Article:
High cholesterol is a national health concern that isn’t talked about as much as it should be. “Cholesterol is a waxy, fat-like substance that is found in all the cells in the body. It is a necessary substance needed to make certain hormones and build cells in the body. Having too much cholesterol, known as hyperlipidemia, can begin to stick to the walls of the blood vessels causing atherosclerosis and cholesterol plaques. This causes potential slowing and blocking of blood flow, or breaking off of the plaques, in organs like the heart and brain which may lead to heart attacks and strokes,” Dr. Theodore Strange, Chair of Medicine at Staten Island University Hospital, tells Eat This, Not That! Health. According to the Centers for Disease Control and Prevention, “Nearly 94 million U.S. adults age 20 or older have total cholesterol levels higher than 200 mg/dL. Twenty-eight million adults in the United States have total cholesterol levels higher than 240 mg/dL.” Eat This, Not That! Health spoke with experts who explain how to lower cholesterol. Read on—and to ensure your health and the health of others, don’t miss these Sure Signs You’ve Already Had COVID.
Dana Ellis Hunnes PhD, MPH, RD, senior dietitian at UCLA Medical Center, assistant professor at UCLA Fielding School of Public Health, and author, with Cambridge University Press, of the new book, Recipe for Survival says, “The fibers in” a plant-based “diet along with the healthy fats from nuts and seeds go a long way towards lowering cholesterol levels. Part of the reason is that they are anti-inflammatory, and part of the reason is that they are monounsaturated fats, and some, from walnuts or chia seeds, are omega-3s.”
Hunnes says this might “seem unrelated to diet, but when we exercise we actually increase our HDL cholesterol, which is high-density lipoprotein, which is the healthier/safer cholesterol level. So, combining a healthy diet and exercise can lower LDL cholesterol and raise HDL cholesterol, these are good things.”
“Limit/avoid your intake of processed foods, white breads, sugary foods, soda, many things out of a package as they have the healthy nutrients taken out of them and are not much more than high-calorie cardboard that are inflammatory and increase LDL levels owing to their usually high levels of sugar, saturated or trans fats, and lack of healthy nutrients such as fiber,” Hunnes states.
Rachel Fine, a Registered Dietitian Nutritionist with To The Pointe Nutrition says, “Stop weight cycling (also known as yo-yo dieting). Specifically, weight cycling and chronic dieting has been associated with lower HDL (the “good” cholesterol) and higher LDL (the “bad” cholesterol). It should be considered that any extreme methods to lose weight might be more detrimental for cholesterol than actually staying at a weight that is higher (and perhaps) more comfortable for any one’s body. What can we do instead? Combat systemic weight stigma and discourage restrictive dieting.”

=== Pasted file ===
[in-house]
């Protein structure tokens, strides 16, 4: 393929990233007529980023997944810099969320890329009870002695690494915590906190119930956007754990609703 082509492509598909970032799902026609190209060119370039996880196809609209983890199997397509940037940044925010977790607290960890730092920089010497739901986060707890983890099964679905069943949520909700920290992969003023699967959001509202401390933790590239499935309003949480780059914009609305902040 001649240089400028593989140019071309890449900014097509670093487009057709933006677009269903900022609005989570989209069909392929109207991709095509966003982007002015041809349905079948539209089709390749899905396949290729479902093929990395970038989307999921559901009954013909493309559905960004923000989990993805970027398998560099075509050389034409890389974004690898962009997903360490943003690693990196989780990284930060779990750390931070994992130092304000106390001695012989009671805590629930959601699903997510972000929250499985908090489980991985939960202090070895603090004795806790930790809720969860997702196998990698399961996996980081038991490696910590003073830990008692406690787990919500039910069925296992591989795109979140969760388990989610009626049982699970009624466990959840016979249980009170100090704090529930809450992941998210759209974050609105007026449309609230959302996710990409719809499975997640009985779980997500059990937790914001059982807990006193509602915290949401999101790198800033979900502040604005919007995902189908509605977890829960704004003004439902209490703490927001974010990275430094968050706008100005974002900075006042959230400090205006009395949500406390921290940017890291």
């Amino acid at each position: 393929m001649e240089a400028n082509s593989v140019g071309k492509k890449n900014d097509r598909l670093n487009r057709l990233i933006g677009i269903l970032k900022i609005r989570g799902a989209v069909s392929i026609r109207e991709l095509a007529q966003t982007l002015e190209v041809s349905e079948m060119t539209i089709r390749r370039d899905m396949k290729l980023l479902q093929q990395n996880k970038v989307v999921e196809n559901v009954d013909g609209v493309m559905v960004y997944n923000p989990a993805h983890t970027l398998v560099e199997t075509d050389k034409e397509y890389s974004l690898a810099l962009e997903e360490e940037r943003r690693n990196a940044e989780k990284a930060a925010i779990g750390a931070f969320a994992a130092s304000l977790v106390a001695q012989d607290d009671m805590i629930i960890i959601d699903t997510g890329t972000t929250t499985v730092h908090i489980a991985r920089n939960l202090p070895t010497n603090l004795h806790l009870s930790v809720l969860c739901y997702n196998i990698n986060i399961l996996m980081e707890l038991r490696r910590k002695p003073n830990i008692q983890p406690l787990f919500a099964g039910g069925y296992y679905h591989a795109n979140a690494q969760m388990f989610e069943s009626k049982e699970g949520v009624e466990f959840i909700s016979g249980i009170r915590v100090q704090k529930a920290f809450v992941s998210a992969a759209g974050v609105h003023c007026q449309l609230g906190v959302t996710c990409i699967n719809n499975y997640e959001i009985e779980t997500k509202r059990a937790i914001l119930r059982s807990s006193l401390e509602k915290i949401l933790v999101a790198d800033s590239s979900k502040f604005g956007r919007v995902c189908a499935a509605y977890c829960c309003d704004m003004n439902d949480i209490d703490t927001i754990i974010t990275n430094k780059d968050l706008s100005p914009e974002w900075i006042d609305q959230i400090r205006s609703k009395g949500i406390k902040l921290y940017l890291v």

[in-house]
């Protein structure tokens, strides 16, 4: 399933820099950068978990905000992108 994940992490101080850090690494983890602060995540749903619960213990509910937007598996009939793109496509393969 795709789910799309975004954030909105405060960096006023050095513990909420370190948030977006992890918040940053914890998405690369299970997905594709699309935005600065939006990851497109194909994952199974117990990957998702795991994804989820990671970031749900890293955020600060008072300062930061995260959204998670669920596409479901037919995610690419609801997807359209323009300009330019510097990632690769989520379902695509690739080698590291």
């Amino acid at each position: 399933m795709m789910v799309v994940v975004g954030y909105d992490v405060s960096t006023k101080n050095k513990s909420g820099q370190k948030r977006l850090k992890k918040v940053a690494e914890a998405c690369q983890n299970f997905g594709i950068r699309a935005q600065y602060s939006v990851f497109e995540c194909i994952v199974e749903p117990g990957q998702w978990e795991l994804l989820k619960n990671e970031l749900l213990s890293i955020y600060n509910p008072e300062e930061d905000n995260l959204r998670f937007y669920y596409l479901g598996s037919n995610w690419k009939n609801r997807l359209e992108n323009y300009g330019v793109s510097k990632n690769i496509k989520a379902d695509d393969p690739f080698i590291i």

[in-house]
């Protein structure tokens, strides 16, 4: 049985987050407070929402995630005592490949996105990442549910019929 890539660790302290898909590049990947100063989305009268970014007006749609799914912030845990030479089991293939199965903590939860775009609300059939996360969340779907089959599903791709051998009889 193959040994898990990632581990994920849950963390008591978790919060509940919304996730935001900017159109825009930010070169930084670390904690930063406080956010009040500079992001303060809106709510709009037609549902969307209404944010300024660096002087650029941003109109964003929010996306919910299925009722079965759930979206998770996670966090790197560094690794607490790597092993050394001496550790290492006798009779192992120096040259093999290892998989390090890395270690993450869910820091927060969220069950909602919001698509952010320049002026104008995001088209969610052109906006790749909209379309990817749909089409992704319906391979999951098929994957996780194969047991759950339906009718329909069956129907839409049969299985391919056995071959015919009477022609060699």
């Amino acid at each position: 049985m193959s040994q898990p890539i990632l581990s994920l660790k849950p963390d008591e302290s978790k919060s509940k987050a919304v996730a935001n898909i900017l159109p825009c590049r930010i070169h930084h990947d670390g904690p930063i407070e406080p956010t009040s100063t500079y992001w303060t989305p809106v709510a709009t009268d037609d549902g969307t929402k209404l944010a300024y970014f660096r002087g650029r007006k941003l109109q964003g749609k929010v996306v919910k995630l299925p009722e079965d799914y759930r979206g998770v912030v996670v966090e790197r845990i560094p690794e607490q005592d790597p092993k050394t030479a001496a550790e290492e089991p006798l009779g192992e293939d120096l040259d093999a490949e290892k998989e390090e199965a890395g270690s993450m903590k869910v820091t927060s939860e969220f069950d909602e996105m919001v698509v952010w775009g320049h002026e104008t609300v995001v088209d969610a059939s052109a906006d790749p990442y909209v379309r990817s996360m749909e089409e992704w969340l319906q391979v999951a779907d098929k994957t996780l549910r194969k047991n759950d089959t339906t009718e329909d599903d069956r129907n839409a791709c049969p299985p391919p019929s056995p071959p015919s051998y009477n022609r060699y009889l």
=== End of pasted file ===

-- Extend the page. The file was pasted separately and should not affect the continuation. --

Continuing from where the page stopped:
Abdullah Shubayr, Founder at WeightLossCounsellingOnline.com, explains, “Smoking increases your risk of heart disease and stroke, both of which can be caused by high cholesterol. quitting smoking can help reduce your risk. Quitting smoking not only lowers your risk of heart disease and stroke, but it can also help reduce your risk of high cholesterol. Smoking increases your risk of heart disease and stroke, both of which can be caused by high cholesterol. quitting smoking can help reduce your risk.”
According to Dr. Strange, “The causes of high cholesterol include that it may be inherited/ familial; but it is often due to poor diets with unhealthy foods and lifestyle choices high in fats. Also exceeds alcohol intake, obesity and aging can be causes. Other medical conditions can also raise cholesterol like diabetes, hypothyroidism , Lupus, HIV and chronic kidney disease. There are also medications that can elevate cholesterol levels like steroids. Exercise also plays an important role in helping to keep cholesterol low, especially to increase HDL cholesterol and decrease LDL cholesterol.” And to protect your life and the lives of others, don’t visit any of these 35 Places You’re Most Likely to Catch COVID.